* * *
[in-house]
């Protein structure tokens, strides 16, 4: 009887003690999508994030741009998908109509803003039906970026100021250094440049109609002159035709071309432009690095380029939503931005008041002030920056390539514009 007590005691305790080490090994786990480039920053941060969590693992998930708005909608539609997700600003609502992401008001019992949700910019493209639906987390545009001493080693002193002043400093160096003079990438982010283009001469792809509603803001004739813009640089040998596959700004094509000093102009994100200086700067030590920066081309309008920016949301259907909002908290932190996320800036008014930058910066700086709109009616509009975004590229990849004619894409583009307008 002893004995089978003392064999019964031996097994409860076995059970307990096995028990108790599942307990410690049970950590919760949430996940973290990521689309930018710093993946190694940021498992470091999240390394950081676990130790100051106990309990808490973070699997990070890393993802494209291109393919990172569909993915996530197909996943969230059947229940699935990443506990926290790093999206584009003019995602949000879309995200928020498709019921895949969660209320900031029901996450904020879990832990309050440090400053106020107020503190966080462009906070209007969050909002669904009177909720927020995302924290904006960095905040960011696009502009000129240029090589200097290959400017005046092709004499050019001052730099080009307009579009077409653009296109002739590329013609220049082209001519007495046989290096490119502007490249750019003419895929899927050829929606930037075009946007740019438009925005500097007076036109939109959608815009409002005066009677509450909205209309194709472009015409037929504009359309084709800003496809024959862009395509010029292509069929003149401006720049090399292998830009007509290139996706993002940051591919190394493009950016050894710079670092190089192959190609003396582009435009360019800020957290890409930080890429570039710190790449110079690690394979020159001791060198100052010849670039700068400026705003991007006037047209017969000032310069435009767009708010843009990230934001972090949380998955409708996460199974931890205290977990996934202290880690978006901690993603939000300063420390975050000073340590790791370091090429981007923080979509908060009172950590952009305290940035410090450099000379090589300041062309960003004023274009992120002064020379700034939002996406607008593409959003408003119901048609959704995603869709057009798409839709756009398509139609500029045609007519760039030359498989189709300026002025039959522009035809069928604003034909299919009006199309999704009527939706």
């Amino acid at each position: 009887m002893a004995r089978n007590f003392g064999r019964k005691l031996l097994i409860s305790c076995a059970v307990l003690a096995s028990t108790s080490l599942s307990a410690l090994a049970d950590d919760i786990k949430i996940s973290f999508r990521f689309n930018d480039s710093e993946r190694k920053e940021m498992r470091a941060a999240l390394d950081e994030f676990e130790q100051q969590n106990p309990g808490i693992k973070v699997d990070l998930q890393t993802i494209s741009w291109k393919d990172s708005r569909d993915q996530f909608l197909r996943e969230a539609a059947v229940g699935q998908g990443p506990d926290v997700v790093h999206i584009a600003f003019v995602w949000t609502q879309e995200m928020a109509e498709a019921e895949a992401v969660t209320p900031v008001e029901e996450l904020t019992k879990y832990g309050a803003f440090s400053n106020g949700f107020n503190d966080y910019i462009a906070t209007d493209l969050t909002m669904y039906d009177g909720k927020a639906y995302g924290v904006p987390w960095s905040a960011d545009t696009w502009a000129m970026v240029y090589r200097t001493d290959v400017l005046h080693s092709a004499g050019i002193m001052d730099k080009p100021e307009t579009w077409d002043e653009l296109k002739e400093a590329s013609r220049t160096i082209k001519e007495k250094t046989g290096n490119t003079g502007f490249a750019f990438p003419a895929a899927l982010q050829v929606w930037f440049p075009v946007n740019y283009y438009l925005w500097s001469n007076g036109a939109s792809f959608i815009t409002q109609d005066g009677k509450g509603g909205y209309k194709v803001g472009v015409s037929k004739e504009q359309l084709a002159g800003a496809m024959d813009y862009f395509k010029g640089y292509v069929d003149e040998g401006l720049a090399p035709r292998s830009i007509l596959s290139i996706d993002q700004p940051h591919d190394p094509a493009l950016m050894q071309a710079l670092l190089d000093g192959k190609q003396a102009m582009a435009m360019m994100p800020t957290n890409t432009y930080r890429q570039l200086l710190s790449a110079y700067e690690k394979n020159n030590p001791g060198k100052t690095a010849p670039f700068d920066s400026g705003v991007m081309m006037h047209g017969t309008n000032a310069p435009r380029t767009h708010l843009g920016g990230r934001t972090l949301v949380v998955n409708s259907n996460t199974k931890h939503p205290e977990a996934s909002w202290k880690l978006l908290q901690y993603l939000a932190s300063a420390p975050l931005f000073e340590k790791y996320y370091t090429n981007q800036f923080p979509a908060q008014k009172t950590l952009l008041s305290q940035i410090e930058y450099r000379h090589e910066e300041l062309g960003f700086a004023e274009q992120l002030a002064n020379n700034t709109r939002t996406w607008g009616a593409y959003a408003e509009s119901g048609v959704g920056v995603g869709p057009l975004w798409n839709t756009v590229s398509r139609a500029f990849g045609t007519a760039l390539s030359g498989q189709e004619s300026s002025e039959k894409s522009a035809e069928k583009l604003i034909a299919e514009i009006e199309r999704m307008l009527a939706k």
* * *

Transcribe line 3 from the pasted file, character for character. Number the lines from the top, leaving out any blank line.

């Amino acid at each position: 009887m002893a004995r089978n007590f003392g064999r019964k005691l031996l097994i409860s305790c076995a059970v307990l003690a096995s028990t108790s080490l599942s307990a410690l090994a049970d950590d919760i786990k949430i996940s973290f999508r990521f689309n930018d480039s710093e993946r190694k920053e940021m498992r470091a941060a999240l390394d950081e994030f676990e130790q100051q969590n106990p309990g808490i693992k973070v699997d990070l998930q890393t993802i494209s741009w291109k393919d990172s708005r569909d993915q996530f909608l197909r996943e969230a539609a059947v229940g699935q998908g990443p506990d926290v997700v790093h999206i584009a600003f003019v995602w949000t609502q879309e995200m928020a109509e498709a019921e895949a992401v969660t209320p900031v008001e029901e996450l904020t019992k879990y832990g309050a803003f440090s400053n106020g949700f107020n503190d966080y910019i462009a906070t209007d493209l969050t909002m669904y039906d009177g909720k927020a639906y995302g924290v904006p987390w960095s905040a960011d545009t696009w502009a000129m970026v240029y090589r200097t001493d290959v400017l005046h080693s092709a004499g050019i002193m001052d730099k080009p100021e307009t579009w077409d002043e653009l296109k002739e400093a590329s013609r220049t160096i082209k001519e007495k250094t046989g290096n490119t003079g502007f490249a750019f990438p003419a895929a899927l982010q050829v929606w930037f440049p075009v946007n740019y283009y438009l925005w500097s001469n007076g036109a939109s792809f959608i815009t409002q109609d005066g009677k509450g509603g909205y209309k194709v803001g472009v015409s037929k004739e504009q359309l084709a002159g800003a496809m024959d813009y862009f395509k010029g640089y292509v069929d003149e040998g401006l720049a090399p035709r292998s830009i007509l596959s290139i996706d993002q700004p940051h591919d190394p094509a493009l950016m050894q071309a710079l670092l190089d000093g192959k190609q003396a102009m582009a435009m360019m994100p800020t957290n890409t432009y930080r890429q570039l200086l710190s790449a110079y700067e690690k394979n020159n030590p001791g060198k100052t690095a010849p670039f700068d920066s400026g705003v991007m081309m006037h047209g017969t309008n000032a310069p435009r380029t767009h708010l843009g920016g990230r934001t972090l949301v949380v998955n409708s259907n996460t199974k931890h939503p205290e977990a996934s909002w202290k880690l978006l908290q901690y993603l939000a932190s300063a420390p975050l931005f000073e340590k790791y996320y370091t090429n981007q800036f923080p979509a908060q008014k009172t950590l952009l008041s305290q940035i410090e930058y450099r000379h090589e910066e300041l062309g960003f700086a004023e274009q992120l002030a002064n020379n700034t709109r939002t996406w607008g009616a593409y959003a408003e509009s119901g048609v959704g920056v995603g869709p057009l975004w798409n839709t756009v590229s398509r139609a500029f990849g045609t007519a760039l390539s030359g498989q189709e004619s300026s002025e039959k894409s522009a035809e069928k583009l604003i034909a299919e514009i009006e199309r999704m307008l009527a939706k």